If you have followed my writeup of "The Devotion of Suspect X", you may have noticed the main characters are all graduates of Teito University (帝都大学). While the "Galileo" mystery series may be the most visible example today, Teito university is the home of a number of fictional graduates or the setting for fictional events.
So it is entirely appropriate that Teito university itself is nonexistent. It's one of those things, like Acme Corporation in English, that exist only by the implicit consensus of the writers using it in their own fiction. Another Japanese example is Maichō Shinbun, a fictional newspaper frequently used in television series and literature. The Necronomicon is a fictional book originally made up by Lovecraft that appears in many works of horror or fantasy fiction.
The appeal for writers is that the reader or viewer is likely to have vaguely heard of it already. We are hardwired to see familiarity as a proxy for importance and plausibility (this is why "branding" advertisements work) so the writer gains a sense of veracity with little effort. You can get the same effect by using real places and placing real people in fictional stories of course. But there's no basis in reality, so the writer is free to add or change whatever features they wish. If a writer needs Teito university to have a particle accelerator or Maichō Shinbun to have a Paris news bureau, then they can without anybody protesting that the real thing doesn't have it.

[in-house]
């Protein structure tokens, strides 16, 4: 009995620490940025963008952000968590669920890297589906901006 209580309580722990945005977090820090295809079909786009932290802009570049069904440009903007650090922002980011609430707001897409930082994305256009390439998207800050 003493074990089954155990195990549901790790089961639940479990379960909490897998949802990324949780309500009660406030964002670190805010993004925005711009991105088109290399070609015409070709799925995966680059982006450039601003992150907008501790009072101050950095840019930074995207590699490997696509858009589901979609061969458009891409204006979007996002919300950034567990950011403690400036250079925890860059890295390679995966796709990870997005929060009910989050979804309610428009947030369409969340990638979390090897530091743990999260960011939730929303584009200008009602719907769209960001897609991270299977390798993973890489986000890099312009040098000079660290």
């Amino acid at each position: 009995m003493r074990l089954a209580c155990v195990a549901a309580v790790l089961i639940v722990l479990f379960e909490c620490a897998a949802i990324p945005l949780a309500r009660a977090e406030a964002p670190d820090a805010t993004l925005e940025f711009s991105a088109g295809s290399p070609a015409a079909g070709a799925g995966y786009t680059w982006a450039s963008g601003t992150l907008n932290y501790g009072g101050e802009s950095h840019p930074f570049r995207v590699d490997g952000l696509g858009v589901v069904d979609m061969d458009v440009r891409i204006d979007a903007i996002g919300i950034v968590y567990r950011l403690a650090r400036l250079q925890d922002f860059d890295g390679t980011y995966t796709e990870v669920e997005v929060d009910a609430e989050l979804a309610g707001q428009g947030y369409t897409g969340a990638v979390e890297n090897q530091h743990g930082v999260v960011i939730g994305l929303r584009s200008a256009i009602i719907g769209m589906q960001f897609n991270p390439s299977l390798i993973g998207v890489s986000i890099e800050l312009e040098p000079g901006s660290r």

But once a fictional thing becomes really popular, the fictional features become "real" enough that readers or viewers would protest if a writer changed an accepted part of it. In the case of The Necronomicon, for instance, the fictional author is "Abdul Alhazred", and any writer changing that does so at their own peril (and their readers' displeasure). Any movie portraying an "Acme" brand device as high-quality, useful and defect-free would similarly break a consensual agreement on what "Acme Corporation" should all be about. You can get to the point where the fictional entity is just as rigidly defined as any real thing. Terry Pratchett, writer of the extremely popular Discworld book series, has complained that his own fictional city of Ankh-Morpork has become so detailed through the years - with published maps and guidebooks, no less - that he has real trouble adding or changing things without getting called out by his fans for violating known "facts" about the city.
Of course, nobody actually tells you when they present a fictional place or thing as real. Many people probably assume that Teito University is a real place, and there's even people who think The Necronomicon is an actual medieval-era mystical book. It hasn't helped that there's several real books published with the "Necronomicon" title, purporting to be the real thing, it being a figment of Lovecraft's fertile imagination nonwidstanding.